Seed germination and stomata wrap up

April 16, 2024

By Savanna Newkirk and Lily Flaherty

As the semester progressed, we continued to have numerous opportunities to improve our lab skills and gain more experience. Throughout the last couple of weeks, we have worked on guided experiments and have also created two of our own. In our last blog post, we discussed the inner workings of the beginning of our seed germination experiment. As time has passed, we have had multiple seeds germinate, meaning that we could start planting them. The first to germinate were the controlled spider milkweed (Asclepias viridis), followed by the boiled A. viridis. The wild hyacinth (Camassia scilloides) species was slower to germinate, but there were signs of germination roughly two weeks after the first A. viridis began germinating. Unfortunately, most of our sprouts died within days of being planted. In the coming final weeks of the semester, we will be analyzing our results using statistical methods.

Figure 1. Savanna planting germinated seeds.

Since our last post, we also designed and conducted an experiment that focused on the impact that drought conditions have on stomata. Our experiment involved two species of Oak, Quercus laevis and Quercus virginiana. For each species, we had two plants that we used, meaning four plants total. For each species, one plant was under drought conditions, while the other was watered well. We picked three leaves from each plant (twelve leaves total) and made stomata peels from each. We did this by painting a small strip of nail polish on the underside of each leaf, letting it dry, and gently peeling it off. We then put each peel on a slide and observed them under the microscope. We used the AmScope software to count the stomata and measure the aperture length and width. We measured the length and width of three stomata from each slide made. We have begun to analyze our results. We used a calibration slide to create a scale of pixels to millimeters, then used this scale to convert all of our data from pixels to millimeters. We also found the SPI (Stomatal Pore Index) of each slide that was made. We will continue to analyze our results by using Microsoft Excel or by coding in R.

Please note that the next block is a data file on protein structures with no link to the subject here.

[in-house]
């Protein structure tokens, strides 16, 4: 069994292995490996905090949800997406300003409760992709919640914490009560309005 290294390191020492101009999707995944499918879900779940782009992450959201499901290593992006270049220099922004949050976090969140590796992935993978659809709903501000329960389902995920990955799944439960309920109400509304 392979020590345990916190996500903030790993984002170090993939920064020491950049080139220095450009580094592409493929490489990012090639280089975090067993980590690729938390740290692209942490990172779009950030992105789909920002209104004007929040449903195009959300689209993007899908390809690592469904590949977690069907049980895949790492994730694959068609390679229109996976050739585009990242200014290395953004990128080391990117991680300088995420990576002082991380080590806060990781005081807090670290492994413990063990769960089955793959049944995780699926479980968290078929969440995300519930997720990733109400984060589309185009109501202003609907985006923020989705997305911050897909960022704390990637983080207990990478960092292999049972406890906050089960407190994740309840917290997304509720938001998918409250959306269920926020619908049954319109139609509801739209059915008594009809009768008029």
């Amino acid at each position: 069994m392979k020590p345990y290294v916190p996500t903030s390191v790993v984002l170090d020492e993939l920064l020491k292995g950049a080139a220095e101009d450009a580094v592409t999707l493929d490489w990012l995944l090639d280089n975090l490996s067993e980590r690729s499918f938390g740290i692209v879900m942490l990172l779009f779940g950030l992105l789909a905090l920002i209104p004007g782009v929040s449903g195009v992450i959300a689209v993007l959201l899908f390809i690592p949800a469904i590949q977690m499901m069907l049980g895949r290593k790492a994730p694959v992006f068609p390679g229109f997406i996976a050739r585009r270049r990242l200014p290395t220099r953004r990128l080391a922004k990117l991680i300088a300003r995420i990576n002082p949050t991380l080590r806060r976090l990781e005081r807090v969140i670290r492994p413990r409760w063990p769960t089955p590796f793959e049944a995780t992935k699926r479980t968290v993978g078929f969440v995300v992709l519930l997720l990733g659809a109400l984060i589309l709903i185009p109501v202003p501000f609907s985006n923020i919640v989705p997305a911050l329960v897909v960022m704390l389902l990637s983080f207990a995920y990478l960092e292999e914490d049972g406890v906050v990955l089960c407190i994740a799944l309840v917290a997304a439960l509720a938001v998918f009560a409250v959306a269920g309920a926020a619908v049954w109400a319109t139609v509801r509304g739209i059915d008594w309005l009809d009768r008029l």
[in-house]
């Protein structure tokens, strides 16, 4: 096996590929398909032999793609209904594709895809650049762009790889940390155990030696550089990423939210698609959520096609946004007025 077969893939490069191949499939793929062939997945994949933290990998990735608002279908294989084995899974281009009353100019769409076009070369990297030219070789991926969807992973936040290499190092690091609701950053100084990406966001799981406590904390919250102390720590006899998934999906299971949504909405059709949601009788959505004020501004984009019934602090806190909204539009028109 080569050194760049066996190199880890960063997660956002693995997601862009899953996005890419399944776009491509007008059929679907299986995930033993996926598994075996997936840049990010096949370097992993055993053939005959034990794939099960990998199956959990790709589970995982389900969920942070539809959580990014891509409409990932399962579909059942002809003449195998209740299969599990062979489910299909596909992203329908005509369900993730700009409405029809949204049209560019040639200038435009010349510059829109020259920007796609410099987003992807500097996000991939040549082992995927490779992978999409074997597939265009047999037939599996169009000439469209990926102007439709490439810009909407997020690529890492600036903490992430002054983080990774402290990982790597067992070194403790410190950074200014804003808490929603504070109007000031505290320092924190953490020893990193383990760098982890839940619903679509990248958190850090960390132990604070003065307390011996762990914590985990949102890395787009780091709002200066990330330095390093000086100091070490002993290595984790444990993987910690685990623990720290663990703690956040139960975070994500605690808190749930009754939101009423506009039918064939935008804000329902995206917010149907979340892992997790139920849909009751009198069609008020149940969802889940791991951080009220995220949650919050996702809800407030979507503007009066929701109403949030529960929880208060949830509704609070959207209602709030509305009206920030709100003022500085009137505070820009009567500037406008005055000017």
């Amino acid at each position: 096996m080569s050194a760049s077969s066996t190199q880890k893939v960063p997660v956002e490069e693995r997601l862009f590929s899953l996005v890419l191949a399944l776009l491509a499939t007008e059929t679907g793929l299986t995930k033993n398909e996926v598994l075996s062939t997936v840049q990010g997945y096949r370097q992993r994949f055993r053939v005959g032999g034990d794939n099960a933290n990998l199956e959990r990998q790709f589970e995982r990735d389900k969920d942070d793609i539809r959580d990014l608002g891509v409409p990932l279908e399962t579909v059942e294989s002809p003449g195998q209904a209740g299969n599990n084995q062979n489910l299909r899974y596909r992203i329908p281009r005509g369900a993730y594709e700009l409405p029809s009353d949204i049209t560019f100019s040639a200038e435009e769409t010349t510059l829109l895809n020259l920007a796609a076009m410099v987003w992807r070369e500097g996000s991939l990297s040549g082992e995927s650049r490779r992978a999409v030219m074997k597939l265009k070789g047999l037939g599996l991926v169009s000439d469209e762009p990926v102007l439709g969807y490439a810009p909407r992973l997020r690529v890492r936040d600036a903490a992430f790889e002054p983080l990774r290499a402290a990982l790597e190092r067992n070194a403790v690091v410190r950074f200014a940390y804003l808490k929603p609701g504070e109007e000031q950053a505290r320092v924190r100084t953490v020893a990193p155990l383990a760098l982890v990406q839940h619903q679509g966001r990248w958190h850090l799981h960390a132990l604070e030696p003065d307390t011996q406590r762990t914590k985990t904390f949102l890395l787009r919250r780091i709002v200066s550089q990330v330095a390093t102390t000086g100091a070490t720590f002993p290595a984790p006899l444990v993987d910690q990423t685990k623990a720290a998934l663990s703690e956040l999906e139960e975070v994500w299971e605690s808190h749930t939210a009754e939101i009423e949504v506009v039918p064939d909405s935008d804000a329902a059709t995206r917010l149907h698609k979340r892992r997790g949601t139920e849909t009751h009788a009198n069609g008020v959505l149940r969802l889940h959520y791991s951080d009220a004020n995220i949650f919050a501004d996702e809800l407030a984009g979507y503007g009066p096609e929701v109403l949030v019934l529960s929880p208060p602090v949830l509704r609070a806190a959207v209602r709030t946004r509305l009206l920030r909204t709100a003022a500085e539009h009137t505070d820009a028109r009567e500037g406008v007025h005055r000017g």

Figure 2. Stomata from a Q. laevis peel seen through microscope and AmScope software.

We also got the opportunity to conduct a Tetrazolium test (TZ test) on cup plant (Silphium perfoliatum) seeds. A TZ test has the ability to test seeds for viability in a short time frame. To conduct the TZ test, we first acquired three cup plant seeds that had been soaking in water in order to release their hydrogen ions. Following this, we cut the seeds in half lengthwise and placed them cut side down in a petri dish with a TZ solution-soaked filter paper. The seeds were then left to sit at room temperature for 2 days. The TZ solution reacts with the hydrogen ions, staining the live tissue in the seed red while the dead tissue stays white. In all of our seeds we found that the embryo of the seed was stained red, meaning that all three of our seeds were viable.

Figure 3. Viable S. perfoliatum seeds after TZ test.
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